Disambiguous.png This article is about the planet named Invictus. For the similarly named turian general, see Invectus.

Location: Milky WayMinos WastelandCaestus System First planet

Prerequisite: Star Chart from Baria Frontiers store (Mass Effect 2)

Description[edit | edit source]

Home to dextro-amino-acid-based life, Invictus' temperate zones were settled by a turian population that initially fell prey to a bewildering number of diseases. Two decades after its first colony was founded, its population had reduced by half due to fatalities and a large colonist exodus. But when the Primarchs considered ceding the planet to robo-mining interests, the turian statesman Shastina Emperus ambitiously declared that she would start her own colony and double its population within five years.

This effort succeeded, largely due to the colonies' location in deserts with a minimal number of pest species. The image of Shastina's triumph in the frontier made for good political theater, and the turian population poured in. The planet's tropical belt still remains largely unexplored, as its aggressive organic life still wreaks havoc on turian biology. A "house in an Invictus jungle" is a modern turian phrase for an idea that seems like a good idea, but only to the one who came up with it.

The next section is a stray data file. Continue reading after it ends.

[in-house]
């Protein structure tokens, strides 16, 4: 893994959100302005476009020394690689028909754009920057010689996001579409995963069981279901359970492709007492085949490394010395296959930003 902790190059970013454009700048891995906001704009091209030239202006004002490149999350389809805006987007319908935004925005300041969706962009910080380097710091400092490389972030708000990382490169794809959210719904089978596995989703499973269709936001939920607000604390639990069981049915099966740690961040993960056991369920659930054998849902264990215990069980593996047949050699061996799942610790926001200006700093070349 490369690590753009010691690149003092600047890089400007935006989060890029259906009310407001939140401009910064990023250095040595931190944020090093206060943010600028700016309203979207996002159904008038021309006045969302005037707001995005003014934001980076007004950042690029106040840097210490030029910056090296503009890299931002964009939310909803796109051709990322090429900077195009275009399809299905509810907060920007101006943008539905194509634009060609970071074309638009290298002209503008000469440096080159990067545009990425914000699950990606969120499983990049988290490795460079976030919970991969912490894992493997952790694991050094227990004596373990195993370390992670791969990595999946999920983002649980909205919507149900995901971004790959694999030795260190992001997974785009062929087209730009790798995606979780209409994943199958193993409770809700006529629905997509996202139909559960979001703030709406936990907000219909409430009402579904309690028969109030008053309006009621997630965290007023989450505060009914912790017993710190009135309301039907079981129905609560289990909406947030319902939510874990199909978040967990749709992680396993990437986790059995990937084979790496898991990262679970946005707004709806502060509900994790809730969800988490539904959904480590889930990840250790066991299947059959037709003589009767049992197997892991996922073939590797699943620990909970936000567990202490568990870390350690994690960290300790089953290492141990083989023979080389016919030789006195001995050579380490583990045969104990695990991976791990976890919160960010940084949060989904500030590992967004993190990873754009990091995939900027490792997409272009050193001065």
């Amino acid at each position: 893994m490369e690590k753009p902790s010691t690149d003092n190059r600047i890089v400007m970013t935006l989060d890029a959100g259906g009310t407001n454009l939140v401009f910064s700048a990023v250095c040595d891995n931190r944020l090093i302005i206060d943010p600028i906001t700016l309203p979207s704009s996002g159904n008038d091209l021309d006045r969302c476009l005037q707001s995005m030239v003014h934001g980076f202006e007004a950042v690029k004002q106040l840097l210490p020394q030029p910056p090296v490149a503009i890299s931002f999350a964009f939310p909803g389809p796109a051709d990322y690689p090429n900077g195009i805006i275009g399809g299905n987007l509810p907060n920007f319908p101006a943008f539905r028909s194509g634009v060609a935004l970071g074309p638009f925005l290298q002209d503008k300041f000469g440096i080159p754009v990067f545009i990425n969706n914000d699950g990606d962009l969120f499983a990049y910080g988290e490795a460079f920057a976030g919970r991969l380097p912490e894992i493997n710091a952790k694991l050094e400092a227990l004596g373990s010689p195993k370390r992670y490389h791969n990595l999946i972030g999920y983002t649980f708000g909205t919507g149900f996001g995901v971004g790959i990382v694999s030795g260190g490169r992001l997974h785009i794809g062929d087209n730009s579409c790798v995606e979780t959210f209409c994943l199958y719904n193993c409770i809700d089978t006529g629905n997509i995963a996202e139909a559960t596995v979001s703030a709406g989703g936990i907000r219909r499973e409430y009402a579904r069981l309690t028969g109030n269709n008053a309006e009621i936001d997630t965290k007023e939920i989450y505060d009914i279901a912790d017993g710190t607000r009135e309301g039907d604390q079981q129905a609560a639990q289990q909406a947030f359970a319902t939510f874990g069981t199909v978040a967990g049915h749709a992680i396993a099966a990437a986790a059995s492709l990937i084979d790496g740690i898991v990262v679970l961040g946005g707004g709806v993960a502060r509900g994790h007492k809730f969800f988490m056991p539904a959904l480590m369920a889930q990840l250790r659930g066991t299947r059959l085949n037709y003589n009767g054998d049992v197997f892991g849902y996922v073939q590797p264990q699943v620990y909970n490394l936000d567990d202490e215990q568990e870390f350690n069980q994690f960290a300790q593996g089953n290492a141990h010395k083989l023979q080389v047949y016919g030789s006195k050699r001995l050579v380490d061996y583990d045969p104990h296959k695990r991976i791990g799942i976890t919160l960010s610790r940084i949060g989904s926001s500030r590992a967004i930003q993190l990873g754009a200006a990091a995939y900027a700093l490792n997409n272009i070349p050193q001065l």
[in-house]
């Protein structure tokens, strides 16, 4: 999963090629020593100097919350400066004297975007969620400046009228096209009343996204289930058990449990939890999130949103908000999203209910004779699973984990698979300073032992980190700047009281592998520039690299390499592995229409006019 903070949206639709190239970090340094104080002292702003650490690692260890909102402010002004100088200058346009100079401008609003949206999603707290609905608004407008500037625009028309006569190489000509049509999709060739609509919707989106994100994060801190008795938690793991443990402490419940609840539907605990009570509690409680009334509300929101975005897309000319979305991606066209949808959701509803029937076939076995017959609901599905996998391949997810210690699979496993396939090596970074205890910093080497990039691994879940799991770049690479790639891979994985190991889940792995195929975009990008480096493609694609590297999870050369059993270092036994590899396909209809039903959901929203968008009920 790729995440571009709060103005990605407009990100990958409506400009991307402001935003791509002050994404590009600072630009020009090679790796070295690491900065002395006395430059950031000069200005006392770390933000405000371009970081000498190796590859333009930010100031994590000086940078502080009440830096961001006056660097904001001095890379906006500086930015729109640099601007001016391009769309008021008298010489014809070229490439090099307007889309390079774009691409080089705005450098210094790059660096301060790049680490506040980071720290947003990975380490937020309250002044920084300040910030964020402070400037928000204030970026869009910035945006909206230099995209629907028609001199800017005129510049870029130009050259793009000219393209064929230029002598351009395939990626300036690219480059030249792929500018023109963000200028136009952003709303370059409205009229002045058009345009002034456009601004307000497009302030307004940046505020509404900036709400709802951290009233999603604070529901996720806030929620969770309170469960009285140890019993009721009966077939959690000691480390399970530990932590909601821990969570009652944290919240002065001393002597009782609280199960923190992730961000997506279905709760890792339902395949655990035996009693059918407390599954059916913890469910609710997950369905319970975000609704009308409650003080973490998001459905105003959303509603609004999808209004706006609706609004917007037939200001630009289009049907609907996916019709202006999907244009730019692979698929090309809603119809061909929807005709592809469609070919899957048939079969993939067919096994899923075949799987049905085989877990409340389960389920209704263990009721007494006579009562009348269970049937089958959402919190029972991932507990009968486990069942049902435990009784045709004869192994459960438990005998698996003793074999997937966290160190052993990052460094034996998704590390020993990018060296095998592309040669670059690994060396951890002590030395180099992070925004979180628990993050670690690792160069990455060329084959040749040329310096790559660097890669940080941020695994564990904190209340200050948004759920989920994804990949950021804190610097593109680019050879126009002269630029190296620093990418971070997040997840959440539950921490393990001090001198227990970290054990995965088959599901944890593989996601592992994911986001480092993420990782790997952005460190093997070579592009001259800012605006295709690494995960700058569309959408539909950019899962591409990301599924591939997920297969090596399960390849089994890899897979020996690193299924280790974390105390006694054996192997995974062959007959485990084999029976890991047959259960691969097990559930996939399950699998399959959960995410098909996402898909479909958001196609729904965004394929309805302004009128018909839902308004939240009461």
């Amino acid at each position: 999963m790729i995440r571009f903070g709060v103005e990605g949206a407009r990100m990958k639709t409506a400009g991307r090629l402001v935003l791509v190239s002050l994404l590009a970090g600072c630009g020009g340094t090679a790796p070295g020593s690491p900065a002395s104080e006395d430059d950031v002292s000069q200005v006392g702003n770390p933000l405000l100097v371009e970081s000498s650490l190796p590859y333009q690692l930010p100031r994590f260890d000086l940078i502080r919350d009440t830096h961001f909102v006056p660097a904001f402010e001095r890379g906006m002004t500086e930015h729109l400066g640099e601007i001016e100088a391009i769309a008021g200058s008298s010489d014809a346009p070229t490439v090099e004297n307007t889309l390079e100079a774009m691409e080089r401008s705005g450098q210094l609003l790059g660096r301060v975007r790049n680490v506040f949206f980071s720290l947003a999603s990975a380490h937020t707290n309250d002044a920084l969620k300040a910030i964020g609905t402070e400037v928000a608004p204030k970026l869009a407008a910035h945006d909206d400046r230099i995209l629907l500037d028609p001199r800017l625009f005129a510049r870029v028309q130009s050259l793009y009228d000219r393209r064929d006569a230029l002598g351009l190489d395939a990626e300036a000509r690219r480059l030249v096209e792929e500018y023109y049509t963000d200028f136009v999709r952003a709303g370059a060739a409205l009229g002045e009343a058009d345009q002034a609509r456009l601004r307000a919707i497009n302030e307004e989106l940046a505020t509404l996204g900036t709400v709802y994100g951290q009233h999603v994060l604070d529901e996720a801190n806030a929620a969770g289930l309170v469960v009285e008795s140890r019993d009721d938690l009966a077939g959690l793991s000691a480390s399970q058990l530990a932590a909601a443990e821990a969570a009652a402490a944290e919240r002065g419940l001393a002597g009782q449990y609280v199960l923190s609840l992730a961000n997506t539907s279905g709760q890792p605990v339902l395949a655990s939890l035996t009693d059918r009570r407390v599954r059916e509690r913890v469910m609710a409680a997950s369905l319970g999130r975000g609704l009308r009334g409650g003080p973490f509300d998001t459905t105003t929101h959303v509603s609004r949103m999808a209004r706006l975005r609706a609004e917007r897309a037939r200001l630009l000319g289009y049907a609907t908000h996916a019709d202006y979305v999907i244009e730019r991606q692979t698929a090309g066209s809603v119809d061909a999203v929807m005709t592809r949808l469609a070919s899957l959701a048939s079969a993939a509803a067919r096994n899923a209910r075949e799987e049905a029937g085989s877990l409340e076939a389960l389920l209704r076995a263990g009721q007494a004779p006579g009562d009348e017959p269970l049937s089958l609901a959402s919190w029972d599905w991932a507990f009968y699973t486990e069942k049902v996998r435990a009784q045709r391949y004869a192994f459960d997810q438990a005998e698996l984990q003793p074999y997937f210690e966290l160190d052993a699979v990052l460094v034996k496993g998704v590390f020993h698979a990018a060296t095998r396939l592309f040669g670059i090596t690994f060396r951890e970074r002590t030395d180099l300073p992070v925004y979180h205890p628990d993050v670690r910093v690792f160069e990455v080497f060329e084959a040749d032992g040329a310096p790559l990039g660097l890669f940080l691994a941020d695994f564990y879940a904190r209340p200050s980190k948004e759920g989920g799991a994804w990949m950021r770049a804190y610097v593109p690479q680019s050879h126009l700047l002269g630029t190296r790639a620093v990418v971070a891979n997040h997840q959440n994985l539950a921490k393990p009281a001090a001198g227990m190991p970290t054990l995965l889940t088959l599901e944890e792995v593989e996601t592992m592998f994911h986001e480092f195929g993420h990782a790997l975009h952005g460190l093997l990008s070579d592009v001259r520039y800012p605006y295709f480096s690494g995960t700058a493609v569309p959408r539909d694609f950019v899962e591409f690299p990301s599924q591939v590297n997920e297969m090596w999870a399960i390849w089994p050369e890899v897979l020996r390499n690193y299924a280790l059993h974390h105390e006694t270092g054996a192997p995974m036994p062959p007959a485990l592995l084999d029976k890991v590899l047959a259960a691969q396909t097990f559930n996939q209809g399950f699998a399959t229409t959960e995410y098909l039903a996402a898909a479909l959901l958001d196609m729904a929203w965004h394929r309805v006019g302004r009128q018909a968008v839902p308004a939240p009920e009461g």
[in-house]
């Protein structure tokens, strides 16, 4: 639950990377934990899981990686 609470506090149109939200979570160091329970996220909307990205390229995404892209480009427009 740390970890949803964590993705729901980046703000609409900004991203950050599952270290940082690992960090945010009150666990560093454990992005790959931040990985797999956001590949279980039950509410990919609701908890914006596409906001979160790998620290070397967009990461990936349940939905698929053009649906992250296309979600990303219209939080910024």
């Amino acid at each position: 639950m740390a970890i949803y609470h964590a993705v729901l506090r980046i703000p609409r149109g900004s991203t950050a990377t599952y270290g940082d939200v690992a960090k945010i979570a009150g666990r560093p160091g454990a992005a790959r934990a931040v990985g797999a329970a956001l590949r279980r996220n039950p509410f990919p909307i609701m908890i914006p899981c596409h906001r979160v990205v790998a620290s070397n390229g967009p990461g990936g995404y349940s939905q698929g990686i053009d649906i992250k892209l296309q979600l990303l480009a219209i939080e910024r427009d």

Invictus' atmosphere is primarily nitrogen and oxygen, and its surface crust varies but has high concentrations of alumina and silver. Because it can support life easily, criminals from throughout the Terminus Systems hide out on Invictus. Its official population is estimated to be half the number of sapients that are actually on the planet.

Mineral Deposits[edit | edit source]

Initial Scanner Result: Rich

Mineral Amount Approximate Value
Palladium Medium 8,300
Platinum High 12,500
Iridium Medium 7,300
Element Zero Medium 5,000

Trivia[edit | edit source]

  • "Invictus" in Latin means unvanquished or unconquered, and its naming could possibly be a reference to the stubborn persistence of the turian colonists, though it could also possibly be seen as metaphorical of the planet's seeming impossibility to colonize.
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